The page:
The Justice Department appointed former F.B.I., director Robert Mueller, as special counsel on Wednesday to oversee the investigation into ties between President Trump’s campaign and Russia interference in the 2016 election.
Deputy attorney general, Rod Rosenstein’s decision, was announced on the heels of Trump’s abrupt dismissal of the F.B.I. director, James B. Comey, and the subsequent disclosure that Donald Trump allegedly asked Comey to drop the investigation of his former national security adviser, Michael Flynn.
Mr. Rosenstein had been pressured by Democrats, and some Republicans, to appoint a special counsel to oversee the Russia probe after writing a memo that the White House initially cited as the rationale for Mr. Comey’s dismissal.
“In my capacity as acting attorney general I determined that it is in the public interest for me to exercise my authority and appoint a special counsel to assume responsibility for this matter,” Deputy Attorney General Rod Rosenstein statement.
“My decision is not a finding that crimes have been committed or that any prosecution is warranted. I have made no such determination. What I have determined is that based upon the unique circumstances, the public interest requires me to place this investigation under the authority of a person who exercises a degree of independence from the normal chain of command.”
Robert S. Mueller III, a former F.B.I. director under Presidents George W. Bush and Barack Obama, was chosen to oversee the inquiry amid escalating pressure.
Who is Robert S. Mueller III?
Mueller was named director of the FBI on Sept. 4, 2001, a week before the terrorist attacks on New York and Washington, DC that killed nearly 3,000 people. A former Marine Corps officer and Vietnam veteran, he worked in states attorney-generals’ offices and the Department of Justice before being appointed to lead the FBI. He extended his 10-year term at the request of former president Barack Obama, making him the longest-serving director since J. Edgar Hoover. Before he stepped down in 2013, Mueller often spoke about the threats that cybercrime and state-sponsored hackers posed to the US’s national security.
What is Mueller’s first task?
The Justice Department’s order authorizes Mueller to investigate any “links and/or coordination” between the Russian government and the Trump campaign and any related matters that arise, and to prosecute any federal crimes that he uncovers. Since he left the FBI, Mueller has been working in a private law firm (he will step down from that job). His very first task will focus on the Russia investigation that’s been ongoing since last July and generated thousands of pages of documents. An estimated 15 to 20 FBI agents are working on it full-time. Mueller is bringing two attorneys with him from the private firm, Aaron Zebley, who worked with him at the FBI, and James Quarles, who was an assistant special prosecutor on the Watergate Special Prosecution Force.
What should the investigation reveal?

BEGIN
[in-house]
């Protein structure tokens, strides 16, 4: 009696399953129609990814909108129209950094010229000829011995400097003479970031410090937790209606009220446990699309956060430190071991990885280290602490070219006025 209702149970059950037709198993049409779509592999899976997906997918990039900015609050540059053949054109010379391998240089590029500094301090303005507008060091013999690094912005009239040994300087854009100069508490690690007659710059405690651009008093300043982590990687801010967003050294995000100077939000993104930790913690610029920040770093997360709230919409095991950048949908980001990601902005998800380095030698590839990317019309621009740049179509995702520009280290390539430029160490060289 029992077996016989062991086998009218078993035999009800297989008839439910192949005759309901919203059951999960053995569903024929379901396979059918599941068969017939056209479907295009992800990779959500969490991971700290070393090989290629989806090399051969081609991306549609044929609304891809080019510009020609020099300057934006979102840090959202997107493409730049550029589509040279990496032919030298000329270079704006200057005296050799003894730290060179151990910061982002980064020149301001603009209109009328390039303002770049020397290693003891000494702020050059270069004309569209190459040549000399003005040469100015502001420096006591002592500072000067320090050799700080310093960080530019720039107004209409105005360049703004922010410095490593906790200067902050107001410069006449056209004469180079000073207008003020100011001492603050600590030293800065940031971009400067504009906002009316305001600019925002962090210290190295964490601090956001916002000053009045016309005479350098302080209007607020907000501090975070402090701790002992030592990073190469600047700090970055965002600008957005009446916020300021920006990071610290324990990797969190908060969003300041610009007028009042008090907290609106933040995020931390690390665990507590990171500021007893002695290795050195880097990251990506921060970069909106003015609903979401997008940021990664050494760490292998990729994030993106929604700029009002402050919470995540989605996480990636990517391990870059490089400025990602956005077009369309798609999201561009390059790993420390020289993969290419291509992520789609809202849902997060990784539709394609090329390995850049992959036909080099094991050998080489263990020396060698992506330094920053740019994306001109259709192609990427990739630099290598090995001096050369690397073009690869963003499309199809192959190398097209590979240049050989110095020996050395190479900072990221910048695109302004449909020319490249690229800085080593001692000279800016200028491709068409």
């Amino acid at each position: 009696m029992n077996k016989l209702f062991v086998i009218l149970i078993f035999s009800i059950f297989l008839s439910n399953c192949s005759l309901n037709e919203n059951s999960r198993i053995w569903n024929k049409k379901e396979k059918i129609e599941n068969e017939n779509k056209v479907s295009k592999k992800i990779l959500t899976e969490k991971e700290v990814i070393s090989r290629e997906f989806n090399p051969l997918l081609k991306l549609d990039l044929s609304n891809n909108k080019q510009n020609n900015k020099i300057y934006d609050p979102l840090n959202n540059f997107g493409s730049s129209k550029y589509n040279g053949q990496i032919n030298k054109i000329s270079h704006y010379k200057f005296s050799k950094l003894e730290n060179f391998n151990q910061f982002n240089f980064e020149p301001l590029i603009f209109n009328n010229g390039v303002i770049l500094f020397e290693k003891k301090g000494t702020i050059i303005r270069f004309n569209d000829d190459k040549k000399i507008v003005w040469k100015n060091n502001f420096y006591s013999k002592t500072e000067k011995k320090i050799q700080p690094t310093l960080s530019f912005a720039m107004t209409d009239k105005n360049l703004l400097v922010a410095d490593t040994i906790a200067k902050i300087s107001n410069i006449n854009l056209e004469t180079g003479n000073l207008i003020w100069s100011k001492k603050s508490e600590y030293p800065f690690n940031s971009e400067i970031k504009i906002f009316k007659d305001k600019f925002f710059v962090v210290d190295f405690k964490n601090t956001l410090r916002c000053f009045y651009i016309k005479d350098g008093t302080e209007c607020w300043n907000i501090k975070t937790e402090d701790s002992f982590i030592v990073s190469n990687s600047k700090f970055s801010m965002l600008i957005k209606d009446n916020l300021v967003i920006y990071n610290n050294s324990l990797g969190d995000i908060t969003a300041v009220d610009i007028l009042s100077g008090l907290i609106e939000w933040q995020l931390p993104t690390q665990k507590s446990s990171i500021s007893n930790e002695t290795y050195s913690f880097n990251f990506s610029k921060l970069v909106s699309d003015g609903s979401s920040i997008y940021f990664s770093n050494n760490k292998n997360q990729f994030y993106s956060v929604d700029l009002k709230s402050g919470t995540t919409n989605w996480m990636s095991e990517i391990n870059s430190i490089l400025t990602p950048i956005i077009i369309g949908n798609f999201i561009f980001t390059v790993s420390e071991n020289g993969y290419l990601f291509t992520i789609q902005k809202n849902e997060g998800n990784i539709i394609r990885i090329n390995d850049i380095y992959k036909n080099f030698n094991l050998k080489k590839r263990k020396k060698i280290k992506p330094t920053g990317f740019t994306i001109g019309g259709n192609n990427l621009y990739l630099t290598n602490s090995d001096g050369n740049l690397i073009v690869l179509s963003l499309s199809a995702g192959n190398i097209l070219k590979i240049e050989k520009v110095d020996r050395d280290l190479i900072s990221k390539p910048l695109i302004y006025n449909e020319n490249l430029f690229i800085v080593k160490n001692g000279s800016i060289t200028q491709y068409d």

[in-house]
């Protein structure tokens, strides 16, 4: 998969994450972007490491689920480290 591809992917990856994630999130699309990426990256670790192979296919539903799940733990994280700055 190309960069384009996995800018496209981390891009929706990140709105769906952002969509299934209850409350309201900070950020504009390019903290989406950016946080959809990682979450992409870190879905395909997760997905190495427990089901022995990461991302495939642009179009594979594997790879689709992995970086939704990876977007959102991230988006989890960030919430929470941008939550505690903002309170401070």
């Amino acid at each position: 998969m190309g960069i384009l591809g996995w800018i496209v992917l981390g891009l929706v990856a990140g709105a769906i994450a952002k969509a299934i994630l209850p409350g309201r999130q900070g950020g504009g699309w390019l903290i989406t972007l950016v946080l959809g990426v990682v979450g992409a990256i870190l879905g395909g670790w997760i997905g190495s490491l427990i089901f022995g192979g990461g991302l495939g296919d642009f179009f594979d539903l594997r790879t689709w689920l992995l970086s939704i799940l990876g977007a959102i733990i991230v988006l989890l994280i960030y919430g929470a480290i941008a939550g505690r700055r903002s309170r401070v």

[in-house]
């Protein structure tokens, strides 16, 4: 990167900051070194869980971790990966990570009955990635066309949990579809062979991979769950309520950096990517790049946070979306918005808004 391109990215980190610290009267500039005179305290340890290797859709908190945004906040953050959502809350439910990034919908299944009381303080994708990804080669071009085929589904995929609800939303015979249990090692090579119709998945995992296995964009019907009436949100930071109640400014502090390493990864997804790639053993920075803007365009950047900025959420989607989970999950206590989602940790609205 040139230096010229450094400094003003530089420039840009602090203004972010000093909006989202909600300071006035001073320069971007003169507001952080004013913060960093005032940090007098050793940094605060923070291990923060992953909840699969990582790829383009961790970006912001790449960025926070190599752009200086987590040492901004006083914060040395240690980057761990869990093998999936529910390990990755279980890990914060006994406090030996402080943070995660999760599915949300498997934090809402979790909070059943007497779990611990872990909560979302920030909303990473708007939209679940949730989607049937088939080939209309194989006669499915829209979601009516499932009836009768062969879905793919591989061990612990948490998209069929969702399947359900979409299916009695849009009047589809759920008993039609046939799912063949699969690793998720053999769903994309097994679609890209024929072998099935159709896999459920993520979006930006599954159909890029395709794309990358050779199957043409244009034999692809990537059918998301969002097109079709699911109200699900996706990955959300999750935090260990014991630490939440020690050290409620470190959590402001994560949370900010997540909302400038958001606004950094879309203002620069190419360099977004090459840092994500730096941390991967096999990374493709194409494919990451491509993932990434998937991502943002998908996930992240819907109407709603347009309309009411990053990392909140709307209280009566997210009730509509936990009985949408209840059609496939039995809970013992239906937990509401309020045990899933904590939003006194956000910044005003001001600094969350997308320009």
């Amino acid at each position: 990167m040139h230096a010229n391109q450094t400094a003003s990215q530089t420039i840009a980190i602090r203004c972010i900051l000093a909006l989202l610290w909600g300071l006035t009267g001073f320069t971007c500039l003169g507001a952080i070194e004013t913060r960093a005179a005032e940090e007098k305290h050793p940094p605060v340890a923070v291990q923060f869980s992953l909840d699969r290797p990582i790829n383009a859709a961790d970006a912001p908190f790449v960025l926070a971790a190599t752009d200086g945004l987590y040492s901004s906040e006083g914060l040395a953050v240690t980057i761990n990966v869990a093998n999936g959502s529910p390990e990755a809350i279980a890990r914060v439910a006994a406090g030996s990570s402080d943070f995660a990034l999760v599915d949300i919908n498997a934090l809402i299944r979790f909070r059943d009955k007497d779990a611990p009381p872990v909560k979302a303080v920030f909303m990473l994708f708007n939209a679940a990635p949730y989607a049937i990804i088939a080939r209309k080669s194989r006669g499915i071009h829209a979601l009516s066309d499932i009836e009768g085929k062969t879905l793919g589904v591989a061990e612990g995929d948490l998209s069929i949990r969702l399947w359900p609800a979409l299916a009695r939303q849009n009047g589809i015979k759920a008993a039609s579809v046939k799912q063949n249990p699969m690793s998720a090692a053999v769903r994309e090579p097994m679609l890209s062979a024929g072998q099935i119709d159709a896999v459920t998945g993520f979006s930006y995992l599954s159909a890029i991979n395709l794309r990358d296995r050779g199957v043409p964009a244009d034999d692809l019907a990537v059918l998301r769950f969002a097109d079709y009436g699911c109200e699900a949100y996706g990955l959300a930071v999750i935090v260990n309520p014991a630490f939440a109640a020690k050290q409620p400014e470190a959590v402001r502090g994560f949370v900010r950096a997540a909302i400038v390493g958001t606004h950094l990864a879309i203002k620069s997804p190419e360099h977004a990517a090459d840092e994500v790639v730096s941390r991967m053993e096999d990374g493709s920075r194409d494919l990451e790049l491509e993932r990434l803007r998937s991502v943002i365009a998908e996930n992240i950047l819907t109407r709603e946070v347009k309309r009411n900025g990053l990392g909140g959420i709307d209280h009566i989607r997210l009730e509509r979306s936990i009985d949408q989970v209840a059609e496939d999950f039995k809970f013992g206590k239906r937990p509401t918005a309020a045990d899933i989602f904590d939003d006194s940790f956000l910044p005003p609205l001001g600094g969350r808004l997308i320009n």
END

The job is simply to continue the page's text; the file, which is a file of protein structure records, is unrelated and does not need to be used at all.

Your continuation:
A special prosecutor has one hefty downside, compared to congressional committees or an independent commission: he is there to uncover crimes rather than find out everything that happened. This means Mueller and his team can uncover any number of legal, but deeply serious, wrongdoings and be obliged to keep quiet about them. “If it’s not a prosecutable crime, it might as well never have happened, from a prosecutor’s point of view,” as former George W. Bush speechwriter and ardent Trump critic David Frum recently outlined. Frum called for an independent congressional commission or committee of experts to conduct a full probe that would seek truth rather than crimes.
In 2004, James Comey—then the acting attorney-general—appointed Patrick Fitzgerald to investigate the Bush administration’s exposure of Valerie Plame as a covert CIA agent. That eventually resulted in the conviction of Scooter Libby, vice-president Dick Cheney’s chief of staff, for lying during the investigation.
How long will Mueller’s investigation take?
Past investigations have taken anywhere from a little over a year (Watergate) to four years (Whitewater and Lewinsky). Mueller’s probe could be more complex than the Watergate scandal, since it involves a foreign power. The special prosecutor is under no obligation to close the investigation within a certain timeframe.
What’s the difference between a special prosecutor and special counsel?
Largely semantic, the title “special prosecutor” was changed to “independent counsel” in 1983 to sound “less prejudicial” as part of the renewal of a 1978 law, formalizing the procedures around the position. After that law expired in 1999, the title became “special counsel.” While it’s equivalent to a special prosecutor, though, a special counsel has less independence (pdf, p.4) from the Department of Justice (DOJ). However, his powers can be broadened if the attorney general so decides, as Comey did with Fitzgerald in 2004.
What is the White House saying about Mueller’s appointment?
The White House was given only about 30 minutes warning before the announcement was made. An hour after it came out, the president issued a statement:
“As I have stated many times, a thorough investigation will confirm what we already know—there was no collusion between my campaign and any foreign entity. I look forward to this matter concluding quickly. In the meantime, I will never stop fighting for the people and the issues that matter most to the future of our country.”
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